Mccrindle’s infographic below provides a concise snapshot of the demographic changes emerging within Australia, which in turn are leading to planning reforms:
Click here to view image.
In our earlier post on 11 February 2014, we advised that there were some new leadership roles being incorporated into the Department of Planning and Infrastructure’s organisational chart, including a Chief Demographer. A multidisciplinary approach to planning which draws on the experience and expertise of demographers provides a helpful mechanism to ensure the State’s planning laws meet society’s evolving future needs.
Some of the State’s proposed planning reforms appear to be directly related to the demographic changes and trends the State is undergoing. One of the big drivers of the proposed planning law reforms within NSW has been the increase in the average house price, with the NSW Government showing a strong resolve to increase housing supply (within Sydney in particular). We’ve noted previously that there are other ways to increase housing supply without reforms, including rezoning land as per the Catherine Fields example. A more recent example is the mandate provided to UrbanGrowth by the Minister for Planning to lead the delivery of major scale renewal projects, such as affordable housing at Central to Eveleigh.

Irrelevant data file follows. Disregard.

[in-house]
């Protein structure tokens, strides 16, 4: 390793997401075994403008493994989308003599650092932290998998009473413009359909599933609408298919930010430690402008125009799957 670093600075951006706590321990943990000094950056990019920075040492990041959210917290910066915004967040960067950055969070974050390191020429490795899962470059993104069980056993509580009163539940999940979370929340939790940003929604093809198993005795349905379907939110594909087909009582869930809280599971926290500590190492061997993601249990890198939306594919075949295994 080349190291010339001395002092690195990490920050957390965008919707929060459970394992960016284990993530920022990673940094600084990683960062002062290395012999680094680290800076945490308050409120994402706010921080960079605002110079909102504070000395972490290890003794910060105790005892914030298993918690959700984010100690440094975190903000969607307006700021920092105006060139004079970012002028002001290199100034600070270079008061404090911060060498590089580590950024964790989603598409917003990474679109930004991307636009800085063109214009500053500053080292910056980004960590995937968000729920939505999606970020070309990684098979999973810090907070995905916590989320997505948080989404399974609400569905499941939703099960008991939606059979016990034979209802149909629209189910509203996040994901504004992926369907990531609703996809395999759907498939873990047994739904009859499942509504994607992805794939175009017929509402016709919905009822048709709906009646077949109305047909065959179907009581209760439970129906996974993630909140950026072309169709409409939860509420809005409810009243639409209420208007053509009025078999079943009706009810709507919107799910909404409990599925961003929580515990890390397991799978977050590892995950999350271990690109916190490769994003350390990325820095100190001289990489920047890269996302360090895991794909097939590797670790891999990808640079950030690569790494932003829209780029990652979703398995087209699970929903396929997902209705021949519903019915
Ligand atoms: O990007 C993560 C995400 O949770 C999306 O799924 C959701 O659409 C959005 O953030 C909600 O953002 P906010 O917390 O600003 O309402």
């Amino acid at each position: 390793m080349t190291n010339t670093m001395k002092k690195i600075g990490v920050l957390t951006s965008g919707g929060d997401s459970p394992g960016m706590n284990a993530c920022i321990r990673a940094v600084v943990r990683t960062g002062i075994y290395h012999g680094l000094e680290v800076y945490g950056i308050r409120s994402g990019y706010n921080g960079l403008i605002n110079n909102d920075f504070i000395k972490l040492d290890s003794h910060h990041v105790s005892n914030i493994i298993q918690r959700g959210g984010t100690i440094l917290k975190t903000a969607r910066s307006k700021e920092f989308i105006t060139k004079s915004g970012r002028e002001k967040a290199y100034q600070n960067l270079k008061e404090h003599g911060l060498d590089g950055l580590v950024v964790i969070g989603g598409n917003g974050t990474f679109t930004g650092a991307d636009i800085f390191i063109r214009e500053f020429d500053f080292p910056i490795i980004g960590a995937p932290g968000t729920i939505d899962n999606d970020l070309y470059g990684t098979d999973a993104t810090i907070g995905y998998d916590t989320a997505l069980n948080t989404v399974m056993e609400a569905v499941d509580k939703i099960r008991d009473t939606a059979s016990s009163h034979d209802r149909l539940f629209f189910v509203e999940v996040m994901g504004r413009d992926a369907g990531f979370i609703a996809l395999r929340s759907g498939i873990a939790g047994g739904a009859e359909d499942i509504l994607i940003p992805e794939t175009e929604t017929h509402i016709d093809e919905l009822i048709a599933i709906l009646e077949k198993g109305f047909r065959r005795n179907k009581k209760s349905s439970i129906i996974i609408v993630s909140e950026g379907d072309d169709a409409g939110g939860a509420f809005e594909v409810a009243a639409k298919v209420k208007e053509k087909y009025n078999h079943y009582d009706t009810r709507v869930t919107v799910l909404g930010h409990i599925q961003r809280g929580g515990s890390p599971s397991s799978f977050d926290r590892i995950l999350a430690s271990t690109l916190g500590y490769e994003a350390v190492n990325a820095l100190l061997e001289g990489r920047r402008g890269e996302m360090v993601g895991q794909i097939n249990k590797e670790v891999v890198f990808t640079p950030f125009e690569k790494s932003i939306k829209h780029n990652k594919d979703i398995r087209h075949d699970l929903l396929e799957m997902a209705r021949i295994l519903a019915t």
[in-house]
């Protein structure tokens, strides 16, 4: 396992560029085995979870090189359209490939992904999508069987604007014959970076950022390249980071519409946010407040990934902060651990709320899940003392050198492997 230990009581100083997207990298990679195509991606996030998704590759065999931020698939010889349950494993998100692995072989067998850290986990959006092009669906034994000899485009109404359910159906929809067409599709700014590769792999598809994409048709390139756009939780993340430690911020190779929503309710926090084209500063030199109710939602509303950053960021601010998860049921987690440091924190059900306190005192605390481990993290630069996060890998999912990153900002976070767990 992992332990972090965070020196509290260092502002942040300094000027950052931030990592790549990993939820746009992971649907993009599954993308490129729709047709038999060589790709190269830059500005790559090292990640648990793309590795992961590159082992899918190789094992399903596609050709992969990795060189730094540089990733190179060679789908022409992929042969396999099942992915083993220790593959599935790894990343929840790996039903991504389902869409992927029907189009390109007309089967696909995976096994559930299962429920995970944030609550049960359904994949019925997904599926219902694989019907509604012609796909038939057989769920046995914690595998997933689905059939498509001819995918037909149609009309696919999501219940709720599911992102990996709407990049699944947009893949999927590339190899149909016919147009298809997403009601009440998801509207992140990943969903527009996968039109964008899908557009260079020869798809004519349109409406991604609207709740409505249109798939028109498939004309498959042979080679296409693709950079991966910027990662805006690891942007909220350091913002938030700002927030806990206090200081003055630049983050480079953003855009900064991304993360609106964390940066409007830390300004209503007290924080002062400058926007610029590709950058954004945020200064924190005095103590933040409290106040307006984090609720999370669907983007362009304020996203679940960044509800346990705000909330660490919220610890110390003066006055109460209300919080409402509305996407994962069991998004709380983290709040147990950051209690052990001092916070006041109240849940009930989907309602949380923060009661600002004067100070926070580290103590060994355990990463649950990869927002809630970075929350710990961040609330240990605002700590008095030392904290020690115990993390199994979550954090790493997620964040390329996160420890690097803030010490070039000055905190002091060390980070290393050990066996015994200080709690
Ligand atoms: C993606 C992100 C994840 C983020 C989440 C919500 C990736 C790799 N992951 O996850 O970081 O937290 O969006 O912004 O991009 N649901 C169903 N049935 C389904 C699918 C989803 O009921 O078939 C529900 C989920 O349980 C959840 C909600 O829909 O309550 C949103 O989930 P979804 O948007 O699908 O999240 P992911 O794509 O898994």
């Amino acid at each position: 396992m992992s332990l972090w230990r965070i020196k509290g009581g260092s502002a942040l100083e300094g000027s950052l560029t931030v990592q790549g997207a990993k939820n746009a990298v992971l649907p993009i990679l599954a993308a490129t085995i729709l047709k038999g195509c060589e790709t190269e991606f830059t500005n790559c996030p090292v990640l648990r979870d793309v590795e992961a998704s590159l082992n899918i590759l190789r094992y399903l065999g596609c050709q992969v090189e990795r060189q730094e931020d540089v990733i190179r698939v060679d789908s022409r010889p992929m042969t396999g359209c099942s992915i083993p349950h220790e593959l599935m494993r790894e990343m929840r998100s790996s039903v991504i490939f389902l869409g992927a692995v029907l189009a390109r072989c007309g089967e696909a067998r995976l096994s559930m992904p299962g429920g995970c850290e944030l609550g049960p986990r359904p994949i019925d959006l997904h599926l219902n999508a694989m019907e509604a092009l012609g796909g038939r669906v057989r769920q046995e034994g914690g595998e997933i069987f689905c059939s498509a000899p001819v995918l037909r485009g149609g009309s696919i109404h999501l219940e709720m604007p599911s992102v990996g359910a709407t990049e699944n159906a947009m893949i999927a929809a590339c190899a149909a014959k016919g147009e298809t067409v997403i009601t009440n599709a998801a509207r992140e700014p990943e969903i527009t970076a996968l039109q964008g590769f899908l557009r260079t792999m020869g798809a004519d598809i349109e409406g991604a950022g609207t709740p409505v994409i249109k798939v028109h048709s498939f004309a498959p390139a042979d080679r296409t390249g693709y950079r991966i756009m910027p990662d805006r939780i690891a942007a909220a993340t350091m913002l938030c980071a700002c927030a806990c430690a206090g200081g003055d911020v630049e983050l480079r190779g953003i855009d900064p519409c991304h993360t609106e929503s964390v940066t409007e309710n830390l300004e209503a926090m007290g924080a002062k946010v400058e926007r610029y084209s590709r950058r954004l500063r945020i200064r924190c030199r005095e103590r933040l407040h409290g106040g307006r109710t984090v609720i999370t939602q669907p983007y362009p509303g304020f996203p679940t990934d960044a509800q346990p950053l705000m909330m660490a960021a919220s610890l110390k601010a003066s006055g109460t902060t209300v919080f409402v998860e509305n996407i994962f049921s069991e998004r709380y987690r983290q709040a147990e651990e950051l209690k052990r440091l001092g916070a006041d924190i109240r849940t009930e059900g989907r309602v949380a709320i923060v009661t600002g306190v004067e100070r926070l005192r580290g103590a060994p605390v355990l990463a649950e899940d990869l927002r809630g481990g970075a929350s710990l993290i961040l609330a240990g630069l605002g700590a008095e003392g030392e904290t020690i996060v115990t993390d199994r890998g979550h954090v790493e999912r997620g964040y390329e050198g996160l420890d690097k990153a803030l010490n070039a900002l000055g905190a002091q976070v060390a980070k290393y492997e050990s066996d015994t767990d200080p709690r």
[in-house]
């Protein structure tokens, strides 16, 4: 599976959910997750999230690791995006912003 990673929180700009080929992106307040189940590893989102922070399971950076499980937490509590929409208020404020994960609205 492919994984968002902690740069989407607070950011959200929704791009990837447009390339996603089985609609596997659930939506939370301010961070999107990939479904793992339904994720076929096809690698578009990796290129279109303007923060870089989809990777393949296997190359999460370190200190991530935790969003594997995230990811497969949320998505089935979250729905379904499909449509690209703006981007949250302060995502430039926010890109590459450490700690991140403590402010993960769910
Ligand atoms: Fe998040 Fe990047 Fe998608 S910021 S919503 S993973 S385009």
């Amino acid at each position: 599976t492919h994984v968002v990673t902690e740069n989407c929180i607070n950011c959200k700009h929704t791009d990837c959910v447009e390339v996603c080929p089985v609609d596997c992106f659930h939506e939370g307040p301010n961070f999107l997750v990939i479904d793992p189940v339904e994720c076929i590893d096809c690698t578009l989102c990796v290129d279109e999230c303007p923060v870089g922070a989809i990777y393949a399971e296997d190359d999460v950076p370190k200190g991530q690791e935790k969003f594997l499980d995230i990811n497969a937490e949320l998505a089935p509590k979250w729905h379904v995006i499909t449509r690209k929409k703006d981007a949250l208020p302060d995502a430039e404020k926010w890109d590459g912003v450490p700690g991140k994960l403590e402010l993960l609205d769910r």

A further statistic embedded in the infographic relates to usage of public transport. In a speech given to the Committee for Economic Development of Australia on 21 March 2014, the Minister for Transport, the Hon Gladys Berejelkian MP, emphasised the NSW 2021 Plan, which has priority targets for growing patronage on public transport by making it a more attractive choice and improving the customer experience. Clearly, major transport infrastructure projects such as the North West Rail Link, and the Sydney Light Rail are targeted at increasing patronage and improving the above statistic of 1 in 10 catching public transport and reducing car dependence.
Without commenting specifically on the merits of the NSW Government’s desired future reforms, it seems fair to say that the emphasis on strategic planning as part of the proposed NSW planning law reforms is aimed, in part, at proactively dealing with these demographic and statistical trends